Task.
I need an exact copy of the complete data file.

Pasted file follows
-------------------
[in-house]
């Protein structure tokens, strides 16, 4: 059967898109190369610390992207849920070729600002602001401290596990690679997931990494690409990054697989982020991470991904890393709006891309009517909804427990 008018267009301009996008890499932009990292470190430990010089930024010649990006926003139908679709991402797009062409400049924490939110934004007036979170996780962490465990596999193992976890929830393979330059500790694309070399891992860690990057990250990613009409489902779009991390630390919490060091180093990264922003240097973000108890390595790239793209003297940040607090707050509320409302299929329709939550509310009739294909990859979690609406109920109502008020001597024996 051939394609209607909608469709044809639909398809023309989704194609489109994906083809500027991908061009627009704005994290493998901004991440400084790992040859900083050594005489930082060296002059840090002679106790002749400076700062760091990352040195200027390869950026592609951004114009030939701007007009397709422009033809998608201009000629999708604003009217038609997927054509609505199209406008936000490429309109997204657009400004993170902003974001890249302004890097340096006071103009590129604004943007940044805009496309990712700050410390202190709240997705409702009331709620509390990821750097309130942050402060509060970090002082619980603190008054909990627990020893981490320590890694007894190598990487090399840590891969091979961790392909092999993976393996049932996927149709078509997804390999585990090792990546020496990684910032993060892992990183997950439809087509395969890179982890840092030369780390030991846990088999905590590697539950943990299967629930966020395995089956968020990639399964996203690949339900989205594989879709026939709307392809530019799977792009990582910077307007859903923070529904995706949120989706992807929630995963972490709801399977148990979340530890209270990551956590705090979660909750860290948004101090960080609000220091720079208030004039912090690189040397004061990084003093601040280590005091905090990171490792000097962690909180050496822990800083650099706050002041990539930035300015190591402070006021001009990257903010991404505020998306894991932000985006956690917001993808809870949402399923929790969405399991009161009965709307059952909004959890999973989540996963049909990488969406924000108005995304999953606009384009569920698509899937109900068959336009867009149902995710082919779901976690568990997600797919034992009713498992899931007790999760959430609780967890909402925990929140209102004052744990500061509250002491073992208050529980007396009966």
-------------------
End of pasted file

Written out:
[in-house]
């Protein structure tokens, strides 16, 4: 059967898109190369610390992207849920070729600002602001401290596990690679997931990494690409990054697989982020991470991904890393709006891309009517909804427990 008018267009301009996008890499932009990292470190430990010089930024010649990006926003139908679709991402797009062409400049924490939110934004007036979170996780962490465990596999193992976890929830393979330059500790694309070399891992860690990057990250990613009409489902779009991390630390919490060091180093990264922003240097973000108890390595790239793209003297940040607090707050509320409302299929329709939550509310009739294909990859979690609406109920109502008020001597024996 051939394609209607909608469709044809639909398809023309989704194609489109994906083809500027991908061009627009704005994290493998901004991440400084790992040859900083050594005489930082060296002059840090002679106790002749400076700062760091990352040195200027390869950026592609951004114009030939701007007009397709422009033809998608201009000629999708604003009217038609997927054509609505199209406008936000490429309109997204657009400004993170902003974001890249302004890097340096006071103009590129604004943007940044805009496309990712700050410390202190709240997705409702009331709620509390990821750097309130942050402060509060970090002082619980603190008054909990627990020893981490320590890694007894190598990487090399840590891969091979961790392909092999993976393996049932996927149709078509997804390999585990090792990546020496990684910032993060892992990183997950439809087509395969890179982890840092030369780390030991846990088999905590590697539950943990299967629930966020395995089956968020990639399964996203690949339900989205594989879709026939709307392809530019799977792009990582910077307007859903923070529904995706949120989706992807929630995963972490709801399977148990979340530890209270990551956590705090979660909750860290948004101090960080609000220091720079208030004039912090690189040397004061990084003093601040280590005091905090990171490792000097962690909180050496822990800083650099706050002041990539930035300015190591402070006021001009990257903010991404505020998306894991932000985006956690917001993808809870949402399923929790969405399991009161009965709307059952909004959890999973989540996963049909990488969406924000108005995304999953606009384009569920698509899937109900068959336009867009149902995710082919779901976690568990997600797919034992009713498992899931007790999760959430609780967890909402925990929140209102004052744990500061509250002491073992208050529980007396009966």